During the 1990s, I also think the important elements were the disillusionment and disappointment that the NPT, a global treaty, did not prevent Iraq from cheating. The [International Atomic Energy Agency (IAEA)] safeguard system, for which I was responsible in the 1980s and the 1990s did not detect what was going on in Iraq. We have reasons to defend why we didn't find it-nor did the CIA, nor did the Israelis, although they destroyed the Iraq reactor in 1981. The safeguard system did not function. It was not built for this kind of situation; it was built in the 1970s for a different world. But the disappointment was there in the 1990s and the disappointment about the effect of global arrangements and global institutions. I think they all had a huge effect on the idea of counter-proliferation, which was something that was prominently discussed already in the 1990s.

At the same time, U.S. military power grew very much, especially in relation to the Russians, whose military power sank. There was an inclination to look at what can you do by the threat or by the use of big military power? That came then in the war of 2003. At present time, of course, we have to note that the military means certainly didn't bring about an eradication of weapons that didn't exist. But it also demonstrated the limitations of the use of military power. So if the conventions had their limitations, military power also had limitations. At the present time, I think no one is really suggesting that in the case of Iran there would be an attempt at a military solution.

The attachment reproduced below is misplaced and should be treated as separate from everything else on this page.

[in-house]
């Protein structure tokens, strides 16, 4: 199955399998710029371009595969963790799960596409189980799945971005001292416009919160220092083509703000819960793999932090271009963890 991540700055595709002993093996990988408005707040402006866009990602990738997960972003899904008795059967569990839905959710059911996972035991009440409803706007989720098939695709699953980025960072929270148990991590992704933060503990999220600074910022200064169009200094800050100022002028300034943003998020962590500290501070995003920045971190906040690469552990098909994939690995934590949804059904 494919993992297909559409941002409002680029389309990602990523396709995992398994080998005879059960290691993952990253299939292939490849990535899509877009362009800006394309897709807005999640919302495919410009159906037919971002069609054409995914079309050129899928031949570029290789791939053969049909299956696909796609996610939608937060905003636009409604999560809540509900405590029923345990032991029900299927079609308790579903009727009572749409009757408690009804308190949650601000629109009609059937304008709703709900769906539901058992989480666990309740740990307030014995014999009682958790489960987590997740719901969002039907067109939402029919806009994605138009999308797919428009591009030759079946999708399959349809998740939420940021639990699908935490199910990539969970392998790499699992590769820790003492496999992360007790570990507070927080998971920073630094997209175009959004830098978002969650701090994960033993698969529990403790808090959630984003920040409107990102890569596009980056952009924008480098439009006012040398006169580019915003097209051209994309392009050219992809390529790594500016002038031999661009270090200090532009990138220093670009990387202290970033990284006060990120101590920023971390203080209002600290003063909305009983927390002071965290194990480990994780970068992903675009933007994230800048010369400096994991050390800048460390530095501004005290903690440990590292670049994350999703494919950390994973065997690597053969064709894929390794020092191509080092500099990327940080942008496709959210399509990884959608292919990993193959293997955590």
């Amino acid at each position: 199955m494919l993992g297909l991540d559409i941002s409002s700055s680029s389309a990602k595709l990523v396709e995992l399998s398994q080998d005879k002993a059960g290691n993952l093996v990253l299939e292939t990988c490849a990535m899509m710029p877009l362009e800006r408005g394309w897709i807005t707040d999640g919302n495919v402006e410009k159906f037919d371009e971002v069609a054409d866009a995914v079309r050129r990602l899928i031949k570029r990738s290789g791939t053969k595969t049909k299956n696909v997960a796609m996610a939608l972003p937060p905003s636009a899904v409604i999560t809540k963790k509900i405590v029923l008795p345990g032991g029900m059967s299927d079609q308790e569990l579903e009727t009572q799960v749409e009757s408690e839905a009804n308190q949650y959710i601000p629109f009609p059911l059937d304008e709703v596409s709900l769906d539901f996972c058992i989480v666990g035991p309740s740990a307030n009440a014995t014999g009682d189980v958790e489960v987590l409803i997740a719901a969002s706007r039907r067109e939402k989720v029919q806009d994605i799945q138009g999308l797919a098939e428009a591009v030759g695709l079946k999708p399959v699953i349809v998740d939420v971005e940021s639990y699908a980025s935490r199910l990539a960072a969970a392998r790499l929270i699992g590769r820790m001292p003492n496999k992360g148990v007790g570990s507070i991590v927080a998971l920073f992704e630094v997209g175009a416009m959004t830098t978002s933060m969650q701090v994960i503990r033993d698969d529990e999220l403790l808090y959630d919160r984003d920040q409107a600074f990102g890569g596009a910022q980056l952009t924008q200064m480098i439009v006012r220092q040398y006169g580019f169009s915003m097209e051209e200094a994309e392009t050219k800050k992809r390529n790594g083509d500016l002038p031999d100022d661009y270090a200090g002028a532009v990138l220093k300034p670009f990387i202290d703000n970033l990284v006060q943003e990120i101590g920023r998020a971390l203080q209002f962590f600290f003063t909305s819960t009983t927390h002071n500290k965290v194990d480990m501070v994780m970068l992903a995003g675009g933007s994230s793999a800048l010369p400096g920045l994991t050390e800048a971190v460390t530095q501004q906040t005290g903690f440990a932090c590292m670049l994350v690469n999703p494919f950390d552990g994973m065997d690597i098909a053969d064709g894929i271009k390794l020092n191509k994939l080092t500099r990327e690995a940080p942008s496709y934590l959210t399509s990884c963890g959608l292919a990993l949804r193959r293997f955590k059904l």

Now, at the NPT review conference last year there was bitterness. There was an unwillingness on the side of the nuclear-weapon states to discuss their part of the double bargain of going to disarmament. There was bitterness by many of the non-nuclear-weapon states that they did not see a determined effort to move out of the nuclear weapons era. There was even the feeling of being cheated, being tricked into having accepted a prolongation without any end of the treaty in return for what they saw as promises in 1995 and reaffirmed in the year 2000 about the nuclear-weapon states doing more in the field of disarmament. So that ended in a great deal of bitterness.